posted on Aug, 21 2010 @ 11:24 PM
I just spent the last hour or so reading the bantering back and forth about Tom Bearden. I have studied Mr. Bearden's writings and videos for more
than 25 years now. I do not find them to be anything but a sincere attempt to enlighten future generations to the prospect that we can and will
discover, research, and develop the means of energy conversion which, to date, have been ignored and/or suppressed.
I do not have a Phd, an MS, or a BS. I am merely a technician that likes to experiment with non-conventional electromagnetic phenomena. Mr.
Bearden has given the experimenters some things to think about when we are working to discover those things that have yet to become common place in
our technological society.
Much of the discussion thus far has amounted to baseless mudslinging. If you can mathematically prove or disprove Bearden's theories, then, by all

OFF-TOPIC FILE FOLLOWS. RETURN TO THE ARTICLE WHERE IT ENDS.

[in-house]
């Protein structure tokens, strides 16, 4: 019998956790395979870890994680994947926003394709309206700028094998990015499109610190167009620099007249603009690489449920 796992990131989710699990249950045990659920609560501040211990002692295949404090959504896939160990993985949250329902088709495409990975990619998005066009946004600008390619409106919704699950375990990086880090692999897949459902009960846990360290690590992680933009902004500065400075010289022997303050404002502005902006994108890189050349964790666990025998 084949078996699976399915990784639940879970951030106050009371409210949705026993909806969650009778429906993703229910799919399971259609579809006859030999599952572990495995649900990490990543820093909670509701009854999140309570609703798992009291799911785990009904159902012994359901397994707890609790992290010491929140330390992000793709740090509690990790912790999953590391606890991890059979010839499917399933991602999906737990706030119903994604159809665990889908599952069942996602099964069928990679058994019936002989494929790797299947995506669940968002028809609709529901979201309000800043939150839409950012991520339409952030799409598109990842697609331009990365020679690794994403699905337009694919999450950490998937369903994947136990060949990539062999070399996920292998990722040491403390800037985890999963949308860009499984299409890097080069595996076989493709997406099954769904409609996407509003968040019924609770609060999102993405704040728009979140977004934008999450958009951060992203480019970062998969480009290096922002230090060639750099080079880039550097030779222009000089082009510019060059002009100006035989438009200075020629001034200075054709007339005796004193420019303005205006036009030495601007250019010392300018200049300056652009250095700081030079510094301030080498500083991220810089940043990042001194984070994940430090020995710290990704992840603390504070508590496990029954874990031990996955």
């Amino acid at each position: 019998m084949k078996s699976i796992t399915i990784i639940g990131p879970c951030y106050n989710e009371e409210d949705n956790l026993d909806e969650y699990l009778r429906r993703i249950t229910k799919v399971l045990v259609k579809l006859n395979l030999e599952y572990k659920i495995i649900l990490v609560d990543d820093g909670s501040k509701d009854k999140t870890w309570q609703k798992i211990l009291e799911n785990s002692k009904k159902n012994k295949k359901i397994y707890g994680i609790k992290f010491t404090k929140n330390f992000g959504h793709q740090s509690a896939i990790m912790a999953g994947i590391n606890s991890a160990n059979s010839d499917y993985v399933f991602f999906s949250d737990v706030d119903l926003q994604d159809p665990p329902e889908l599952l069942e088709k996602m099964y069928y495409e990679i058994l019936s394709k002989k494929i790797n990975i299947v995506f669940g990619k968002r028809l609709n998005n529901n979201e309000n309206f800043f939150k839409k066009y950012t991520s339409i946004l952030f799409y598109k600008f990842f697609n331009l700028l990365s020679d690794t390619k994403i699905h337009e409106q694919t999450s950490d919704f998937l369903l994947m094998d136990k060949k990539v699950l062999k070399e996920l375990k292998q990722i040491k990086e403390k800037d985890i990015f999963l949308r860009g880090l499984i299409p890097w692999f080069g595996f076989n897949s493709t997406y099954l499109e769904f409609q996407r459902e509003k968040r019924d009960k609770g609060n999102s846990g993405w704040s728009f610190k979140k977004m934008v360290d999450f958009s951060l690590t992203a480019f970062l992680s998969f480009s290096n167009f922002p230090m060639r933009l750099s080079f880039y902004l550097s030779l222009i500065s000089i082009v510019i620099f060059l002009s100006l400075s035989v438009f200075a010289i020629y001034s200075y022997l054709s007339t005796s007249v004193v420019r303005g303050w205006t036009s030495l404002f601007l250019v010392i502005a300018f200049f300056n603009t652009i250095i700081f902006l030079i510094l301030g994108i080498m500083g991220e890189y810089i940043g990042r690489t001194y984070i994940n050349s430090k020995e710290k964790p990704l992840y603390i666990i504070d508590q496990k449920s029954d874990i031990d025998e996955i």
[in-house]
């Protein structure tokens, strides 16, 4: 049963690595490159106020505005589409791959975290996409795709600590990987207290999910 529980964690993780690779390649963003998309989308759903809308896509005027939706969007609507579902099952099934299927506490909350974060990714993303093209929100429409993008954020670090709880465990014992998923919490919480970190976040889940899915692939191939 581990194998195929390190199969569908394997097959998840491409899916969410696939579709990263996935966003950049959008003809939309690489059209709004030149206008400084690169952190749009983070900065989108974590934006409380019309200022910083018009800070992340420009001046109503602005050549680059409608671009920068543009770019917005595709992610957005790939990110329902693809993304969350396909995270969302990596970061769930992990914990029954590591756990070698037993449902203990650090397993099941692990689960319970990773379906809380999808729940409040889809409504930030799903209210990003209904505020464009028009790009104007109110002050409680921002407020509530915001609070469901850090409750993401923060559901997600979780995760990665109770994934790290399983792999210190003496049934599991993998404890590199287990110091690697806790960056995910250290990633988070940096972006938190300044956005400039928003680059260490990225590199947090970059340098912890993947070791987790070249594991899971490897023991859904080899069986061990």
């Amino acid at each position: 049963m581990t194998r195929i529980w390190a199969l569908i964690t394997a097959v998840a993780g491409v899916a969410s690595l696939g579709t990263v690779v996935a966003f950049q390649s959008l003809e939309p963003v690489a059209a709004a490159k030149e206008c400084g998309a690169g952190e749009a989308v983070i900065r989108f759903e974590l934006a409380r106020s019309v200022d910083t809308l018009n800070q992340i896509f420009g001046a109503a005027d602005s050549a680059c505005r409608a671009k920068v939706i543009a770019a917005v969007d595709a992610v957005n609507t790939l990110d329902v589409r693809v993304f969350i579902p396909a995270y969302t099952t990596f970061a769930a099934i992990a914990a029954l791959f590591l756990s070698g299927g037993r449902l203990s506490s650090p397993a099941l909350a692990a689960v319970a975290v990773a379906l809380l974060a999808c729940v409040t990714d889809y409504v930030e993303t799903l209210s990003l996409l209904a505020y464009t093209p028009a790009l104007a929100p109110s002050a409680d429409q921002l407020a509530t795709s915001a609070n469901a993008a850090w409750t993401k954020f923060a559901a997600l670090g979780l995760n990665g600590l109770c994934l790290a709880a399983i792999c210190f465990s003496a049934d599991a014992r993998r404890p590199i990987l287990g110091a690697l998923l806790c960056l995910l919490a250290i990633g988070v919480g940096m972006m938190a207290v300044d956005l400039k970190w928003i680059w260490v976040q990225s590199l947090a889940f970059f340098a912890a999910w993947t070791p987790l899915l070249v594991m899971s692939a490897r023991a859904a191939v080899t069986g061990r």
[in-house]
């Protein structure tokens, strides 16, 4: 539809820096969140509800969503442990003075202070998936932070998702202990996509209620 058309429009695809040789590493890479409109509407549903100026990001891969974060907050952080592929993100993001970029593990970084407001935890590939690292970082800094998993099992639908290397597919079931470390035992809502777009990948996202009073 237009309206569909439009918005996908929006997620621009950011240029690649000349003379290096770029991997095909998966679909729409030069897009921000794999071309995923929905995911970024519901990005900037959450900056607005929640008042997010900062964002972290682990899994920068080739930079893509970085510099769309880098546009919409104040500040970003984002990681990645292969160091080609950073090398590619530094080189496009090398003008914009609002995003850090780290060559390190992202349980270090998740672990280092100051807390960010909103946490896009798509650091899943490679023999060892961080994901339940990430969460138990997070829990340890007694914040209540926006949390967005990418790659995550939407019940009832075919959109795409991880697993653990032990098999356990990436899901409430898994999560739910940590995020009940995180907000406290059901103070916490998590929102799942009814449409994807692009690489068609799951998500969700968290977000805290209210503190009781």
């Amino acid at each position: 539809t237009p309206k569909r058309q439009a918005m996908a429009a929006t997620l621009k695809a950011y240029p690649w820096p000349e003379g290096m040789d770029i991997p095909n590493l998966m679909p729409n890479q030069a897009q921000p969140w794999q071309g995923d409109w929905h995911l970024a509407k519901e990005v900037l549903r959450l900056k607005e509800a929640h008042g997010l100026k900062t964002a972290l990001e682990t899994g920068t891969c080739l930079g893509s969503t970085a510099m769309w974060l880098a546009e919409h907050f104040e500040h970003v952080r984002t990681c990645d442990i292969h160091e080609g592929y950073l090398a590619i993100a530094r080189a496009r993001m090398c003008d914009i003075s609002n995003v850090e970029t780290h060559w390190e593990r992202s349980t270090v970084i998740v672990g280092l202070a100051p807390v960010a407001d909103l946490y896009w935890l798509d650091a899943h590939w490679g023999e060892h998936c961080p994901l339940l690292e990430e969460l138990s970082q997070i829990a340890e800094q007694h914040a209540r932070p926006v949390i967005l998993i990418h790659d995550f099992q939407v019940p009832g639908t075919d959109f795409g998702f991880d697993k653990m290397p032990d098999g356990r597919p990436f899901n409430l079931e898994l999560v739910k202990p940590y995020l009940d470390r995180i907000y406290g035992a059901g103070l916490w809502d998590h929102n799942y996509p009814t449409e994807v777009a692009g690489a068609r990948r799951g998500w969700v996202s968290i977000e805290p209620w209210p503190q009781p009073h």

means, share with the rest of us. We kind of like the math, also. If all you want to do is baselessly deride a fellow thinker, then, maybe you
are in the wrong forum.
For what it is worth, I have found that most of our current batch of engineers, physicists, and the like, have not taken it upon themselves to
actually learn their trade. A good example is the cooking down of Maxwell's original quaternion algebra formulas to simple, easy to understand and
fit into 4D spacetime, equations. Once you exclude most of the interesting work of Maxwell, then, even a simpleton can get bored with the
limitations that are imposed.
Thinking 'outside of the box' requires that one not reject ideas that seem at first foreign without being able to mathematically disprove the
validity of such, using multiple methods, with regard to the frame of reference to the subject matter being analyzed.
Tom Bearden shows his work, mathematically. Can you?